It varies from action-packed meeting days to relationship-building days. Some days, I have Zoom calls from morning until night. Most are with customers or used to prepare for customer meetings. Other times, I have in-person meetings. I may travel to have breakfast with a potential customer, then fly right back home in time for a wine-tasting event that I’m having with another group of prospective customers. Life is rough, isn’t it?
My favorite days are those when we get into the deep dive technical reviews with prospects. We may have meetings that last a couple of hours with customers, architects, and data engineers. I love showing off our capabilities and our products to those folks. I also have big red-letter days. I had a meeting the other day with a large health system. We were doing the things that brought me into healthcare. We were plotting a better way to provide data and care in new and creative ways.
We haven’t lost sight of the customer. When companies get big and have many internal processes and bureaucracies, they sometimes lose sight of why they are there. I think that’s what’s fabulous about us. We’re here to make our customers heroes.
I think that because we’re showing progress in this super interesting technical space, we’re able to attract a lot of fabulous talent. I love working with the folks at Innovaccer—they’re super smart and motivated. We can get things done in an incredibly fast fashion. I worked for the government, a large health system, and a huge oil company. None of them could ever be as nimble as we are.
The problem we’re solving in the healthcare industry is an important and fundamental shift in the U.S. healthcare system, and it’s fun to be involved as a technologist. There is no topic more exciting today than how to curate, manage, and normalize data. Then there’s also the fact that it’s clinical, which makes the complexity factor go up by 10. I think it’s both fun and important work.
I think it’s great for people’s careers to be part of an incredibly influential organization that’s focused on the future of healthcare. I think for a young person, Innovaccer is a fabulous star on your resume. You can certainly have a great career here at Innovaccer. It’s a feather in everybody’s hat to be here, based on what we've already accomplished. But it’s going to be even more significant in the future.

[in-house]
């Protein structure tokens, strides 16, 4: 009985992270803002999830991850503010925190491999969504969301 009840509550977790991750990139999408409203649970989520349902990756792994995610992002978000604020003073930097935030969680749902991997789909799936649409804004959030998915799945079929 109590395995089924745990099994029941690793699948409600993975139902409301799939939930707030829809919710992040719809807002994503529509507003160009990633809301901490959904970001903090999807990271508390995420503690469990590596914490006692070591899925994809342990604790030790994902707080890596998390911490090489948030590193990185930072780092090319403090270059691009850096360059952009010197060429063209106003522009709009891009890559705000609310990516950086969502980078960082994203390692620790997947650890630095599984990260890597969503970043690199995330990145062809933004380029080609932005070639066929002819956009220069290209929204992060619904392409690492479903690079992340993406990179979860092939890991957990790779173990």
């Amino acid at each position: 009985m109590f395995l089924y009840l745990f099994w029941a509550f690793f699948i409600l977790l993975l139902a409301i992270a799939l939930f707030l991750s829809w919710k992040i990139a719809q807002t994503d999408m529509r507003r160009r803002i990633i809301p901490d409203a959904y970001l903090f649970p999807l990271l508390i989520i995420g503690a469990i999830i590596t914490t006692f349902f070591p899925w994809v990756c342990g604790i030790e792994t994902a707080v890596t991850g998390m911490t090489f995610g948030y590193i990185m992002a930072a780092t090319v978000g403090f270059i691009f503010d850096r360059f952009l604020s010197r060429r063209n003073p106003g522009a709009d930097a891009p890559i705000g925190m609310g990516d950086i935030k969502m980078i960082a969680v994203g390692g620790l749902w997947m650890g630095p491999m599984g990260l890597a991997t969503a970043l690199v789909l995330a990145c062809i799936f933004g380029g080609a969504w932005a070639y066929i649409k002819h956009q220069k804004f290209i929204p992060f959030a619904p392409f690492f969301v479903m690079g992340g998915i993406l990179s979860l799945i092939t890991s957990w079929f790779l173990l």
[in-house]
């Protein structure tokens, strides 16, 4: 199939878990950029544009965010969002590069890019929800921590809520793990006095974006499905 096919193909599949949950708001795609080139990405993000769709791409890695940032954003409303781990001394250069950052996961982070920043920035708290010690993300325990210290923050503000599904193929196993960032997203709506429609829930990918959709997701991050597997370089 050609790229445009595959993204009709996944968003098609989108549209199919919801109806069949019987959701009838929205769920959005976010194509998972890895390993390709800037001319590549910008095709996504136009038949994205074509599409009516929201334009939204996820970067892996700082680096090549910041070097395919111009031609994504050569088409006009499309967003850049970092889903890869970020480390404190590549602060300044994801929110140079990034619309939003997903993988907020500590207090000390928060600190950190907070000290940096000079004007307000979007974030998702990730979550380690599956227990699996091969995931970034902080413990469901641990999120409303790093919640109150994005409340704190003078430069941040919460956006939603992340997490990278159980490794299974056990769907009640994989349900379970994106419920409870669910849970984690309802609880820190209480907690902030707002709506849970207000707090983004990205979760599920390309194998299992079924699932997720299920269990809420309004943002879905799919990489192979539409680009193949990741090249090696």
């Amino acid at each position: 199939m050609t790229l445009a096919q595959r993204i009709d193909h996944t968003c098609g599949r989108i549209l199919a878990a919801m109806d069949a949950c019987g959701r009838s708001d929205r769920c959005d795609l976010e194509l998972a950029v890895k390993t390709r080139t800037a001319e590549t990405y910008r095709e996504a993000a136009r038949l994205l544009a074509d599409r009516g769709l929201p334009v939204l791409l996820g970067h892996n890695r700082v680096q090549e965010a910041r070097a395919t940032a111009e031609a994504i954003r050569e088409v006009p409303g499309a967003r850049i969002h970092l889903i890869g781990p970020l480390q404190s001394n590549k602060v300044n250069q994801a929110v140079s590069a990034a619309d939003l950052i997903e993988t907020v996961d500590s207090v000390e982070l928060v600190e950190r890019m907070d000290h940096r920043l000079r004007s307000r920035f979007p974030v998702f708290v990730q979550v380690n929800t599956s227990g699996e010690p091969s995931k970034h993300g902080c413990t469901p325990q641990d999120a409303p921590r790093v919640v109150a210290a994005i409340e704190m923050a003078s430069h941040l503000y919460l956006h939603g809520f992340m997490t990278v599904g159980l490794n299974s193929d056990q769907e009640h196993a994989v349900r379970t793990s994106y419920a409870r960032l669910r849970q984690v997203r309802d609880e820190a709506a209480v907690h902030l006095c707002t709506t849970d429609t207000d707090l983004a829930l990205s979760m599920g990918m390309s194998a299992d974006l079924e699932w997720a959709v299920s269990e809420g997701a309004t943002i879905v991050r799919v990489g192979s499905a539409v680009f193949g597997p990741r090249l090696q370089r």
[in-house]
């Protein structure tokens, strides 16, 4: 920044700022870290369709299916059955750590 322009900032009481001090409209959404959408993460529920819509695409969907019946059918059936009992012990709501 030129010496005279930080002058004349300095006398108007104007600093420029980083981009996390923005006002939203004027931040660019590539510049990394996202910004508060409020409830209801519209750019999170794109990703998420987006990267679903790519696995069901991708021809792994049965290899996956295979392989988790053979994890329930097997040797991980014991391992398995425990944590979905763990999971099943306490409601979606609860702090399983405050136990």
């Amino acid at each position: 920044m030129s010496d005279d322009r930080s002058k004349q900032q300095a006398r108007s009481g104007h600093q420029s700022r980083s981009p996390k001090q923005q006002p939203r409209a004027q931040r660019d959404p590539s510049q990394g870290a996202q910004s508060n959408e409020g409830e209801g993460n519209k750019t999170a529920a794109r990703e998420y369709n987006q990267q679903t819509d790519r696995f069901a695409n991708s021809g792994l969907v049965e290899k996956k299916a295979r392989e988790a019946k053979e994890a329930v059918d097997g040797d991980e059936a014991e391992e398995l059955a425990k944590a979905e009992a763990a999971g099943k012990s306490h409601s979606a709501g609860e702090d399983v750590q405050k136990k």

I have to say a significant landmark was being part of the team that found a wanted terrorist. That’s a big one that was incredibly data-driven and technology-oriented. I think that was fabulous.
Another was being one of the pioneers when the cloud became available. I’ve implemented large enterprises on both Azure and Amazon Web Services. It may seem simple, but it’s quite a feat when you think about how large these organizations are and how long it takes to move a ship like that.
I’ve never worked in sales before. So the fact that someone my age was able to adapt and learn from our founders and go to market teams is one of the things I’m proud of. You just can’t help but get excited by the fact that we’ve had a lot of big wins and that I’ve been part of those go-to-market teams and sales teams. Historically, I’ve been that IT guy in the basement writing code. It’s fun being on the front-end of the business, and it’s certainly new to me.
I have been fortunate to be mentored by many wonderful people. One of my very early mentors was a guy named George Andert. He helped me understand that you’re the same person in and out of work. You bring yourself to work. George emphasized the things important in life: build friendships, nurture relationships, listen, continue to listen, and stay curious.
As a young man, it was important for me to understand my values and how those values lined up with the companies I belonged to. I’ve seen people who are one person at work and then another at home. George helped me understand that you need to bring yourself to your job. To do that, you need to spend the time to figure out who you are and what excites you.
After that, climbing the corporate ladder didn’t seem as important to me. I’m an engineer first. I’ve turned down what people might consider bigger jobs that had a higher rank or more pay, but that's not what makes me satisfied.
Thanks to George, that lesson has kept me doing what I enjoy. I’ve been working for more than 40 years, and I haven’t been bored for one second of that time.